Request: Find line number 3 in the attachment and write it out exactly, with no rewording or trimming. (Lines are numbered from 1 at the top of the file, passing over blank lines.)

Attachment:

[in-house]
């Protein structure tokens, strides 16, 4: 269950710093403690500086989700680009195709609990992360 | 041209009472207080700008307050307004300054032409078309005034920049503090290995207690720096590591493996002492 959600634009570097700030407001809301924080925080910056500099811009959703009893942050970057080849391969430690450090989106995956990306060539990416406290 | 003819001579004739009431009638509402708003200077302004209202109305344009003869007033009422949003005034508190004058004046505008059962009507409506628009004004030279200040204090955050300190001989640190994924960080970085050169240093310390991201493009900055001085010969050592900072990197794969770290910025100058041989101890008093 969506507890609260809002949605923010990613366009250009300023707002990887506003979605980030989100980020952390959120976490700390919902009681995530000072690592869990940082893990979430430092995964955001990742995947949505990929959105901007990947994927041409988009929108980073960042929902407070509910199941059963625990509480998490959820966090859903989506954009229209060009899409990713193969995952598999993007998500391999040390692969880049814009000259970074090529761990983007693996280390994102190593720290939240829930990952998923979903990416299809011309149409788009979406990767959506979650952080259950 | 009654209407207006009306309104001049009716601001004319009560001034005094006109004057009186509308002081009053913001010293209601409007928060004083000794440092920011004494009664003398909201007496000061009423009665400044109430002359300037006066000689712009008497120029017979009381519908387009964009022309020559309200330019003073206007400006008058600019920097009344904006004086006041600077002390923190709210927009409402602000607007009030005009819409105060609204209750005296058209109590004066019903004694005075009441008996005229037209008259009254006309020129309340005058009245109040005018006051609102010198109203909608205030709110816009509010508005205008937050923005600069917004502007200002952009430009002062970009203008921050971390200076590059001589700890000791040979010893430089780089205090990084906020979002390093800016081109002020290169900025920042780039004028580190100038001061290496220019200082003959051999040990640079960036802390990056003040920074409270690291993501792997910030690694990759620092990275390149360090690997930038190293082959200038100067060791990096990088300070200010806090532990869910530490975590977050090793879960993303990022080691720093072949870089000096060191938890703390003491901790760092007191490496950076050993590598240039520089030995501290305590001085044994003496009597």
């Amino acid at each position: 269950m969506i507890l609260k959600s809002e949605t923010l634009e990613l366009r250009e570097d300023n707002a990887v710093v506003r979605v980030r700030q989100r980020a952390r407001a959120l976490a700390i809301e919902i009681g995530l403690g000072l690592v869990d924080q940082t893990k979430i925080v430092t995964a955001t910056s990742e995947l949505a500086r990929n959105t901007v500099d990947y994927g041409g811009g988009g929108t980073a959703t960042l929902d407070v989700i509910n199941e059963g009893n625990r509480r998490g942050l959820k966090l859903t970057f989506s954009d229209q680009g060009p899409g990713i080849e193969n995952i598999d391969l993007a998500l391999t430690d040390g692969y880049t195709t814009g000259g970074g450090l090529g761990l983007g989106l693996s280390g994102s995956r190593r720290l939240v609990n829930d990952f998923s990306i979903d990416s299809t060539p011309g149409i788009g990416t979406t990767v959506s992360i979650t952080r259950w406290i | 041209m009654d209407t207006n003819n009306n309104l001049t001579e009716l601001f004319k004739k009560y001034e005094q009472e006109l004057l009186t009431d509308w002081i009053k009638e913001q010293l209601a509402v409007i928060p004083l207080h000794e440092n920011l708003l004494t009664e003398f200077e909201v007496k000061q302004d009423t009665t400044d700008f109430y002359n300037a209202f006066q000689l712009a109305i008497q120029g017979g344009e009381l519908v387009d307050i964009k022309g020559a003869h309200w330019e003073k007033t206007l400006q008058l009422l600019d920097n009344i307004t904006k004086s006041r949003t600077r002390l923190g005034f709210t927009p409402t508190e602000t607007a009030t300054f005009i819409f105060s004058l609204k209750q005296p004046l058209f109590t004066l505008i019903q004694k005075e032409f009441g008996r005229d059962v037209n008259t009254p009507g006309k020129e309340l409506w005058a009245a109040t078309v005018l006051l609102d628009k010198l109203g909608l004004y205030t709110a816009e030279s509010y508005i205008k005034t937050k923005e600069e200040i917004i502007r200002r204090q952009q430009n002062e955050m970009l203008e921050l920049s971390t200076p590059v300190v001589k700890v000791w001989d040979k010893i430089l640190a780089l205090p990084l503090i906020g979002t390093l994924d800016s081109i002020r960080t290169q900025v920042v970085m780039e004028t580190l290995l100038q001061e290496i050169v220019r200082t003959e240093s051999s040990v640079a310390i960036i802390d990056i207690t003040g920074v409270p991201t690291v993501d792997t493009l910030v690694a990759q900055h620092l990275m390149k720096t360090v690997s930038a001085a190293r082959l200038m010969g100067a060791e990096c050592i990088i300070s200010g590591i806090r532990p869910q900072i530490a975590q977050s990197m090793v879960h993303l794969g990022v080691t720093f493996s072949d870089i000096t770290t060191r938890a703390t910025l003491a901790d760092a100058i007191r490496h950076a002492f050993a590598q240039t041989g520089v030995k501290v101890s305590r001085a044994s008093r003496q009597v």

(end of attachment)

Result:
């Amino acid at each position: 269950m969506i507890l609260k959600s809002e949605t923010l634009e990613l366009r250009e570097d300023n707002a990887v710093v506003r979605v980030r700030q989100r980020a952390r407001a959120l976490a700390i809301e919902i009681g995530l403690g000072l690592v869990d924080q940082t893990k979430i925080v430092t995964a955001t910056s990742e995947l949505a500086r990929n959105t901007v500099d990947y994927g041409g811009g988009g929108t980073a959703t960042l929902d407070v989700i509910n199941e059963g009893n625990r509480r998490g942050l959820k966090l859903t970057f989506s954009d229209q680009g060009p899409g990713i080849e193969n995952i598999d391969l993007a998500l391999t430690d040390g692969y880049t195709t814009g000259g970074g450090l090529g761990l983007g989106l693996s280390g994102s995956r190593r720290l939240v609990n829930d990952f998923s990306i979903d990416s299809t060539p011309g149409i788009g990416t979406t990767v959506s992360i979650t952080r259950w406290i | 041209m009654d209407t207006n003819n009306n309104l001049t001579e009716l601001f004319k004739k009560y001034e005094q009472e006109l004057l009186t009431d509308w002081i009053k009638e913001q010293l209601a509402v409007i928060p004083l207080h000794e440092n920011l708003l004494t009664e003398f200077e909201v007496k000061q302004d009423t009665t400044d700008f109430y002359n300037a209202f006066q000689l712009a109305i008497q120029g017979g344009e009381l519908v387009d307050i964009k022309g020559a003869h309200w330019e003073k007033t206007l400006q008058l009422l600019d920097n009344i307004t904006k004086s006041r949003t600077r002390l923190g005034f709210t927009p409402t508190e602000t607007a009030t300054f005009i819409f105060s004058l609204k209750q005296p004046l058209f109590t004066l505008i019903q004694k005075e032409f009441g008996r005229d059962v037209n008259t009254p009507g006309k020129e309340l409506w005058a009245a109040t078309v005018l006051l609102d628009k010198l109203g909608l004004y205030t709110a816009e030279s509010y508005i205008k005034t937050k923005e600069e200040i917004i502007r200002r204090q952009q430009n002062e955050m970009l203008e921050l920049s971390t200076p590059v300190v001589k700890v000791w001989d040979k010893i430089l640190a780089l205090p990084l503090i906020g979002t390093l994924d800016s081109i002020r960080t290169q900025v920042v970085m780039e004028t580190l290995l100038q001061e290496i050169v220019r200082t003959e240093s051999s040990v640079a310390i960036i802390d990056i207690t003040g920074v409270p991201t690291v993501d792997t493009l910030v690694a990759q900055h620092l990275m390149k720096t360090v690997s930038a001085a190293r082959l200038m010969g100067a060791e990096c050592i990088i300070s200010g590591i806090r532990p869910q900072i530490a975590q977050s990197m090793v879960h993303l794969g990022v080691t720093f493996s072949d870089i000096t770290t060191r938890a703390t910025l003491a901790d760092a100058i007191r490496h950076a002492f050993a590598q240039t041989g520089v030995k501290v101890s305590r001085a044994s008093r003496q009597v």